Nigerian investment company Heirs Holdings said yesterday that it will invest $2.5 billion in the recently announced 'Power Africa' initiative aimed at bringing electricity to Sub-Saharan Africa in which the US also is a major partner.
The ambitious new venture was launched on Sunday by the US president Barack Obama during his visit to South Africa, as part of his wider Africa tour.
In his speech at the university of Cape Town Obama said that access to electricity will not only help education and business, but it will better connect Africa into the global economy.
The Africa Power initiative is a multi-stakeholder partnership between the US, Ethiopia, Ghana, Kenya, Liberia, Nigeria, Tanzania and African private sector with a common objective to boost investment in the power sector of Africa over the next five years.
The US has made an initial commitment of $7 billion for the initiative with an additional $9 billion to be lined up from private companies.
Nigeria-based Heirs invests in strategic sectors of African economy which include financial services, healthcare, infrastructure, real estate and hospitality, agriculture, oil and gas. The investment extends from start-up ventures to established high growth companies.
Nigerian business magnate and Heir's chairman Tony Elumelu said that the investment demonstrates his company's intent to become a significant player in the region's power sector.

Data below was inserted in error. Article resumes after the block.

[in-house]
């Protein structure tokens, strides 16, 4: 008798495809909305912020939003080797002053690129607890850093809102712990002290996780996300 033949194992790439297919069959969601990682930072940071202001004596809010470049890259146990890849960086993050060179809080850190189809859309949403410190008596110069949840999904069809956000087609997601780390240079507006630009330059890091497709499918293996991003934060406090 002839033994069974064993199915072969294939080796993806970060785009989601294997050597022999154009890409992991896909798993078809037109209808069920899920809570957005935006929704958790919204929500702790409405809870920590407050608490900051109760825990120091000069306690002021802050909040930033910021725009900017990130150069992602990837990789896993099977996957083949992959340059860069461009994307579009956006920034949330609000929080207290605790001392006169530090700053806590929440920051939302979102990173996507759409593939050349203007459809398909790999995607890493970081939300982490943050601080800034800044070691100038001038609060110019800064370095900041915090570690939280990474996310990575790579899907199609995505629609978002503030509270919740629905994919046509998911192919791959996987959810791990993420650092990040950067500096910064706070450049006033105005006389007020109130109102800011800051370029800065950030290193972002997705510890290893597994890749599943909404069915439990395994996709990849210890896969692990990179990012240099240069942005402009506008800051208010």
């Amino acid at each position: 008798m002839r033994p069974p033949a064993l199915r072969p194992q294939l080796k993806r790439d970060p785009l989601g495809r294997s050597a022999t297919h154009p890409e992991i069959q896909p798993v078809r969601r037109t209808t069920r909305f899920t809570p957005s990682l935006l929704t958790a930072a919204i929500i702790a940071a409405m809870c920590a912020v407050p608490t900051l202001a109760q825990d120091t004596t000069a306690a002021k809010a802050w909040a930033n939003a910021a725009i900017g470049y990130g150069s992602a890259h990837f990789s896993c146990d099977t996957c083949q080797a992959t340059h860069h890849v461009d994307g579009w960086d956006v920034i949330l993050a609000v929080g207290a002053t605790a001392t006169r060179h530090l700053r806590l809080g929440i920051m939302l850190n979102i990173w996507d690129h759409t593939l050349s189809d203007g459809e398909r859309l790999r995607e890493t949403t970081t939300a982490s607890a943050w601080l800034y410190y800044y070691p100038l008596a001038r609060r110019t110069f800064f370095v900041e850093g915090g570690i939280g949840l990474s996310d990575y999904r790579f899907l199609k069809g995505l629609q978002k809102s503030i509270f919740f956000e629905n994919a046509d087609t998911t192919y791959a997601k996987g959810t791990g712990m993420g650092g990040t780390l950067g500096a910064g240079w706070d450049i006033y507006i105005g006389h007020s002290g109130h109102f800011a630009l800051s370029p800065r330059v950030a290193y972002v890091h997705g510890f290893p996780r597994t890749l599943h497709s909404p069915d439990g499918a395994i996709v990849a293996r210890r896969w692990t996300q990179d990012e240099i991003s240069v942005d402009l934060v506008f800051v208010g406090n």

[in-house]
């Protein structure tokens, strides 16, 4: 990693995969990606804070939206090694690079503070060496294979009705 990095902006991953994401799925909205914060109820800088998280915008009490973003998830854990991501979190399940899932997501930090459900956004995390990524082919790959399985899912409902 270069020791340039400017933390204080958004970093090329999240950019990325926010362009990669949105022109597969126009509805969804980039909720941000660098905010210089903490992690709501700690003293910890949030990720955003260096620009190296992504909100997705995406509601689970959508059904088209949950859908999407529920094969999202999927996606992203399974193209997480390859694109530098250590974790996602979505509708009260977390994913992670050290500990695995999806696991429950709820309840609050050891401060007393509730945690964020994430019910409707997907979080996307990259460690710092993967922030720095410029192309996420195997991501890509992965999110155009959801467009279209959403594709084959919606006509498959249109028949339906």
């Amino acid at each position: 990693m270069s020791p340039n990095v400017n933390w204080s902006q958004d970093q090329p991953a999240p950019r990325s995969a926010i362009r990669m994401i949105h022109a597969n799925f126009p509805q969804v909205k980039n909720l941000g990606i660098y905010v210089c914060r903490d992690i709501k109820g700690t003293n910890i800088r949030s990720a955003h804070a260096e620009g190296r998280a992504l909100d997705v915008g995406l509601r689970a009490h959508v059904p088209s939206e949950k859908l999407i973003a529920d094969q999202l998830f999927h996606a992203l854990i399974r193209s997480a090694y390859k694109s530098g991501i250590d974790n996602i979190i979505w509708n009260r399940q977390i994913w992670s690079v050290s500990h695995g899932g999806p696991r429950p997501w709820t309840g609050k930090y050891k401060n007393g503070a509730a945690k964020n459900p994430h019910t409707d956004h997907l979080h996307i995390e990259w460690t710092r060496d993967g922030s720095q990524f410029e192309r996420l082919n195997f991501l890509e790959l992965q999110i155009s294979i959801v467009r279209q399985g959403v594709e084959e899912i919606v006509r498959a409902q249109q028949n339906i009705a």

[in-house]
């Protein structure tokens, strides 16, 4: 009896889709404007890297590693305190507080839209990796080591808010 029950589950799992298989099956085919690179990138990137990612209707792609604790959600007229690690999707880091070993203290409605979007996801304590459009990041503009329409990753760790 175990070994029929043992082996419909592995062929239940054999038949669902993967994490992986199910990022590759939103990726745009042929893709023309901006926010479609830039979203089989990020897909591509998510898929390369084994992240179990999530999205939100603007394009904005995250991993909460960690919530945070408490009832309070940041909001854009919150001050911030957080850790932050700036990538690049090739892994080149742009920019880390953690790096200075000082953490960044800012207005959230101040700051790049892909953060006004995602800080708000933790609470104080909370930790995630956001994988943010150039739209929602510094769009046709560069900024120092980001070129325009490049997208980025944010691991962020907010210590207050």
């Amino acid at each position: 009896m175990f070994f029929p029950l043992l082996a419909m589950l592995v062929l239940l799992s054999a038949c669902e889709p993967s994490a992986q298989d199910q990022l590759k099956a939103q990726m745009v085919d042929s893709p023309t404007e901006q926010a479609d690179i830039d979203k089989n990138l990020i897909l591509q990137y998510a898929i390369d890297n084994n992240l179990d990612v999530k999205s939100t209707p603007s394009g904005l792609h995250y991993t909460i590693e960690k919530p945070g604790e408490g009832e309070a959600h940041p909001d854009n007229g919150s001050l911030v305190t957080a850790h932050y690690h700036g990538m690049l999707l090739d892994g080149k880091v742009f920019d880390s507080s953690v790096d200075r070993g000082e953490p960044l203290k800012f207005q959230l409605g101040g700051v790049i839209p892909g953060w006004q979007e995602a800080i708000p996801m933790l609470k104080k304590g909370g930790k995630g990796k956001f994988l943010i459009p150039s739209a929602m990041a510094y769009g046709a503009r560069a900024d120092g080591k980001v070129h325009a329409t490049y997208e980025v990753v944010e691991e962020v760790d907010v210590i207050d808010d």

"Heirs Holdings' investment in Power Africa is not just about creating value for shareholders. We want to conduct business in this strategic sector for the long term, in a way that links economic return to social benefits -- a key component of what I call Africapitalism," Elumelu said.
''Access to affordable, uninterrupted power will have an immeasurable impact on the economic ecosystem. The cost of doing business will come down, entrepreneurs will expand and innovate, and jobs will be created as a result,'' Elumelu further stated.
Earlier this year, Heirs bought the Ughelli power plant, one of the country's largest power assets, with the intention of achieving a capacity of 1,000 megawatts.
Africa Finance Corporation (AFC), a private sector-led finance institution and a key partner in the initiative also said that it will invest about $250 million in the power sectors of Ghana, Nigeria and Kenya and a further $1 billion in sub-Saharan Africa energy projects.
''AFC will provide additional investments in energy projects, far in excess of its commitment to the Power Africa initiative,'' AFC chief executive officer Andrew Alli said.
According to International Energy Agency, sub-Saharan African will require more than $300 billion investment to achieve universal access to power by 2030.
''We need more African companies to step up and get involved in Africa's development,'' Elumelu said.